Dan Meloy, Colerain Township’s top public safety guy, was canvassing a neighborhood Saturday morning sticking fliers under doors urging people to show up for a Wednesday night meeting on the heroin crisis.
Meloy would stick the flier in the door unless the door was open. Then he’d knock, and talk.
At his first door knock, a middle-aged African American woman answered. When Meloy began his spiel about the heroin meeting, the woman shook her head. Her niece had died of an overdose just two weeks ago, and had been left to die on a sidewalk in South Fairmount.
A few houses later, a 40-ish woman was standing in the drive talking on her phone “You hear that?” she asked her caller. “He wants to talk about heroin.” Someone in their family, a “baby mom,” she said, was caught up with the drug. And she remembered the overdose that happened on Mother’s Day two years ago in the woods next to her house.
A few more houses and another open door. Upon hearing about Wednesday’s meeting, the resident, a man in his 30s, had a question: “Are you arresting or treating?” He was asking, it turns out, because a family member, a young woman, was fighting addiction.
One street. Three door knocks. Three people caught up in dope.
That street, Oakmeadow Lane, is not unusual. On Saturday, Colerain Township volunteers also hit Jonrose, Sheldon, Pippin, Lapland and about a dozen others, all streets where an overdose happened last year. Colerain paramedics have been called to respond to more than 500 overdoses since 2012 and the number is increasing every year.
Heroin and pain pills are all over. But Meloy and his team in Colerain recognize they have a problem and are doing something about it.
Wednesday’s meeting is meant to build support for starting a needle exchange in Colerain.
The effort deserves the community’s support. Needle exchanges won’t solve the heroin crisis. That will take a long time. But they are an important piece of the puzzle.
“Needle exchange” is a somewhat unfortunate shorthand. Colerain officials are calling their plan a “bloodborne infectious disease prevention program.” Others have called them “mobile outreach services.”
The name change is important. Yes, addicts can exchange used syringes for clean ones. That can check the spread of disease, namely HIV and hepatitis, threatening Colerain and the rest of the Tri-State. That’s a public health response to a growing threat.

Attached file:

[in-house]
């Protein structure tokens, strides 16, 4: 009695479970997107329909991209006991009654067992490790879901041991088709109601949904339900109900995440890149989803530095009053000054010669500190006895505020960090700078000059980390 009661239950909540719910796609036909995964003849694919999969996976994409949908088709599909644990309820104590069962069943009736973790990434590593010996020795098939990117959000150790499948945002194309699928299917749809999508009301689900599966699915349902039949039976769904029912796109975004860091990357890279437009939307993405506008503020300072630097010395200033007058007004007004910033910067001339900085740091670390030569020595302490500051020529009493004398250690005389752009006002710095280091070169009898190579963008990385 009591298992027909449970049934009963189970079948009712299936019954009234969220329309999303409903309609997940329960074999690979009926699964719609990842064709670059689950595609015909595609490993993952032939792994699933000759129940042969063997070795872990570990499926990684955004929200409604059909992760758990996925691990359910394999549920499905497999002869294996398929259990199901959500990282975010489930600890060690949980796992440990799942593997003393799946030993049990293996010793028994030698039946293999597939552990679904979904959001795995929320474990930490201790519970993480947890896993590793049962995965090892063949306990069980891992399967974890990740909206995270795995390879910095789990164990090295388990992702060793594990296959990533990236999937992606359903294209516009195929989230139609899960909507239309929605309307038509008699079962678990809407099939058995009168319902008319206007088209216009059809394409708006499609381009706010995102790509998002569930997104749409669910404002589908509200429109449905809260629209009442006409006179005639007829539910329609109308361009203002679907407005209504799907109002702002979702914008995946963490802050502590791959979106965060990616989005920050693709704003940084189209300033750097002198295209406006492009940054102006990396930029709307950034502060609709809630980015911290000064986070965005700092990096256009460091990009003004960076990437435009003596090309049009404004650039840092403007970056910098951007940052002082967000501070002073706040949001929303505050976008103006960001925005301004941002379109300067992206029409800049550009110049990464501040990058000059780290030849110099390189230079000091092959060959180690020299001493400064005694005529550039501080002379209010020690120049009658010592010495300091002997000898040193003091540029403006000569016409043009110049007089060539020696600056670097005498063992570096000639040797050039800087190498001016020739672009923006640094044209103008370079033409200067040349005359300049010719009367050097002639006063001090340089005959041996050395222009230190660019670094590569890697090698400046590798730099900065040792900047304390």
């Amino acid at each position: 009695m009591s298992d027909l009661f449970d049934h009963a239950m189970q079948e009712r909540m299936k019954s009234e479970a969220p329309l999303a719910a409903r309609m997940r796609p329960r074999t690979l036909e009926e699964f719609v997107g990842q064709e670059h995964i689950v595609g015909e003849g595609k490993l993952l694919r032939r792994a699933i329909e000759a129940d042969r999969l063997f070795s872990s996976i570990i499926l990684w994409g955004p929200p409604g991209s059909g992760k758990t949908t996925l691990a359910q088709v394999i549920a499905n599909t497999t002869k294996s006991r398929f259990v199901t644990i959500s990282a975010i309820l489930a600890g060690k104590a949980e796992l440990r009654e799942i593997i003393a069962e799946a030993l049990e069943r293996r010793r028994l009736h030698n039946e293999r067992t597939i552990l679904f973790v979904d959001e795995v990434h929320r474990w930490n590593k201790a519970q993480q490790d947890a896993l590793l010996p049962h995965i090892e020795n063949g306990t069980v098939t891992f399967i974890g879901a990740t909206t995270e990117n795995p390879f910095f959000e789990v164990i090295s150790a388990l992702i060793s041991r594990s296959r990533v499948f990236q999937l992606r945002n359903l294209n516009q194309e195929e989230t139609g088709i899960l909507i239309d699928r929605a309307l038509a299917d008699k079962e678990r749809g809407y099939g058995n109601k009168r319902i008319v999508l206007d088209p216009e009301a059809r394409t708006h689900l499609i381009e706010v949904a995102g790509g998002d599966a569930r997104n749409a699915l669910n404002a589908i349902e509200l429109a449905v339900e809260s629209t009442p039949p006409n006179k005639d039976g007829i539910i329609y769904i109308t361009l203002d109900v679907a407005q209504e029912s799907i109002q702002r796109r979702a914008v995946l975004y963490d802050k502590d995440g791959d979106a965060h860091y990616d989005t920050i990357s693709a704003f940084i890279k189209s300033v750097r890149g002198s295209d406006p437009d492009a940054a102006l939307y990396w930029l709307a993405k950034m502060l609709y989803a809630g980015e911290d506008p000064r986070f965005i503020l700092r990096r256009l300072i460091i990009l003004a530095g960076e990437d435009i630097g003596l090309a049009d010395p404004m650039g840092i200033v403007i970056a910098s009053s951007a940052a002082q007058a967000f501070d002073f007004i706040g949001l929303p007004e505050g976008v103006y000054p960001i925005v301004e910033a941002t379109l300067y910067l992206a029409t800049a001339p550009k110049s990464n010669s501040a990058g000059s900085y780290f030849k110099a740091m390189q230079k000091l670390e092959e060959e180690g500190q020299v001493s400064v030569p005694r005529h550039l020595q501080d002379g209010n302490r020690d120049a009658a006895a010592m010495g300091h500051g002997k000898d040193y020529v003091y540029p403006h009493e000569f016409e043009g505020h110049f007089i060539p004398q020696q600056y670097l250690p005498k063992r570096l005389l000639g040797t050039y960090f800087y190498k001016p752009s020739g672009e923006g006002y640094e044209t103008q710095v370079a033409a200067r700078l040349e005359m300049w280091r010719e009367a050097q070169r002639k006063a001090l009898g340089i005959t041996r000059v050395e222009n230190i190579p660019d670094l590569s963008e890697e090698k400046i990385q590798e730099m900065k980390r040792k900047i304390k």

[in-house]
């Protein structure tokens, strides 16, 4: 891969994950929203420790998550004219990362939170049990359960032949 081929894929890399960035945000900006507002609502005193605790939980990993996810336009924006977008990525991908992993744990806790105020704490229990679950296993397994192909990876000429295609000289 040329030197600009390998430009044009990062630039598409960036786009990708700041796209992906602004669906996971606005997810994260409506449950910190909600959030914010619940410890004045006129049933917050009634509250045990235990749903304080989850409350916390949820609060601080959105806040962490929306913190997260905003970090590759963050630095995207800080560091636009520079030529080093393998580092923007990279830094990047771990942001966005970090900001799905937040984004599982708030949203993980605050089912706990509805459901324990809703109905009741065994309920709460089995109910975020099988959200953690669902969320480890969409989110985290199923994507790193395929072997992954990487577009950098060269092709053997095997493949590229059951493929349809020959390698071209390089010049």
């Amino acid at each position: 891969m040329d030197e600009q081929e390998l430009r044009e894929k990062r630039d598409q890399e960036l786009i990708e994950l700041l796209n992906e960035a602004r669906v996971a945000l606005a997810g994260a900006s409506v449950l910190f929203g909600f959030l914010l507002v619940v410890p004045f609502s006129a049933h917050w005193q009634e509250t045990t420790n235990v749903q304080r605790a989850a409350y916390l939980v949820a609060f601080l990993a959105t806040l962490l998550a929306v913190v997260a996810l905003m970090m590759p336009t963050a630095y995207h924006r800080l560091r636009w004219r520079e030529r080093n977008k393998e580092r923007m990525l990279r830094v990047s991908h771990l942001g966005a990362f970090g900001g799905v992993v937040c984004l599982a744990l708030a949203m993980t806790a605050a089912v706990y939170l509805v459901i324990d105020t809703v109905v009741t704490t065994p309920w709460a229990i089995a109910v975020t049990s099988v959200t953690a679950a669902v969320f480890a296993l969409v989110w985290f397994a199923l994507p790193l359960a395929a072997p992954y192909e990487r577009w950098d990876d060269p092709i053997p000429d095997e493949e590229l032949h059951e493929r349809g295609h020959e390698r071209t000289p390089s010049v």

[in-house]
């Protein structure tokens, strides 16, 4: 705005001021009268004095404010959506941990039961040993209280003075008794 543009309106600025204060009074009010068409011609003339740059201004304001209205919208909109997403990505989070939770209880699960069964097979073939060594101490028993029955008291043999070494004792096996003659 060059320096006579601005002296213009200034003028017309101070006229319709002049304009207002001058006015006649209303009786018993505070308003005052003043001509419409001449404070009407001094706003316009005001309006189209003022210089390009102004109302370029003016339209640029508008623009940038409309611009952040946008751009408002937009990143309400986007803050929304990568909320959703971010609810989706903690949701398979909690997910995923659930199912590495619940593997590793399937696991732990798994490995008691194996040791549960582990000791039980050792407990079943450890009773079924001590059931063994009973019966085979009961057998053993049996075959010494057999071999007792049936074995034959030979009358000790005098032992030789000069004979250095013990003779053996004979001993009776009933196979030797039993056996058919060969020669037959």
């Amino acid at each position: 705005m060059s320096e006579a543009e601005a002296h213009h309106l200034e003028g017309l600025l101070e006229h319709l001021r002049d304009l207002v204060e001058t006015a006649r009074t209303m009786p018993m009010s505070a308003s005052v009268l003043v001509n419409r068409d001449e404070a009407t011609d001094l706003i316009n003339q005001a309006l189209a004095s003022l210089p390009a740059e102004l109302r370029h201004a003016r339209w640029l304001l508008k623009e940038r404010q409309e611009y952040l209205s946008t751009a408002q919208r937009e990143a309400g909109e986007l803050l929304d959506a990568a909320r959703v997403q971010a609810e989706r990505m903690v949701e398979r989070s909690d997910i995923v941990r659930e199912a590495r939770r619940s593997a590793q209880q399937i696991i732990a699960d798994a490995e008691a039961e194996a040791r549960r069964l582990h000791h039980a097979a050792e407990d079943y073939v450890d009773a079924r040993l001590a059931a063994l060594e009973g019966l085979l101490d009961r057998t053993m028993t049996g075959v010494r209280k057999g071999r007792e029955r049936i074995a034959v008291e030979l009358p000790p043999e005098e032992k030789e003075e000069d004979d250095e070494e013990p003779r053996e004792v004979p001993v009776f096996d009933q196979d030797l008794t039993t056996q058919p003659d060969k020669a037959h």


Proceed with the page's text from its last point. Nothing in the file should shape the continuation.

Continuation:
And they give an incentive to needle users to turn in used syringes so they don't wind up on sidewalks and parking lots where kids and others can pick them up.
But needle exchanges serve another purpose. Heroin addicts are notoriously hard to reach, until they overdose and the paramedics are called. By then, it can be too late. A mobile syringe exchange is an outpost where addicts can talk to sympathetic, trained professionals. It’s a safe place where they can find someone to listen if they want.
That’s not insignificant. Lots of addicts live in shame. They don’t trust anyone. They’re treated like outcasts. When an addict is ready to rehab – and they have to be ready – they need someone to help them navigate. Someone they’ve talked to week after week at a needle exchange can be that person.
The Cincinnati Exchange Project has been operating for a few years at a couple sites in Cincinnati. About 70 of its clients are in recovery from their addiction, says co-founder Dr. Judith Feinberg. Volunteers also train people how to use the overdose antidote Narcan, and have documented saving more than a hundred people from overdose deaths.
Dr. Feinberg and her team would run the Colerain project.
No drugs are used on site; that’s forbidden. Some counseling is available. Staffers can make referrals to treatment.
Dan Meloy and his staff have done their homework. One businessman in the community has volunteered to host the van, in a vacant, fenced-in parking lot. Other businesses are supportive.
Now it’s the rest of the community’s turn.
Wednesday's public meeting is at 6:30 PM in the cafeteria at Struble Elementary School, 2760 Jonrose Avenue.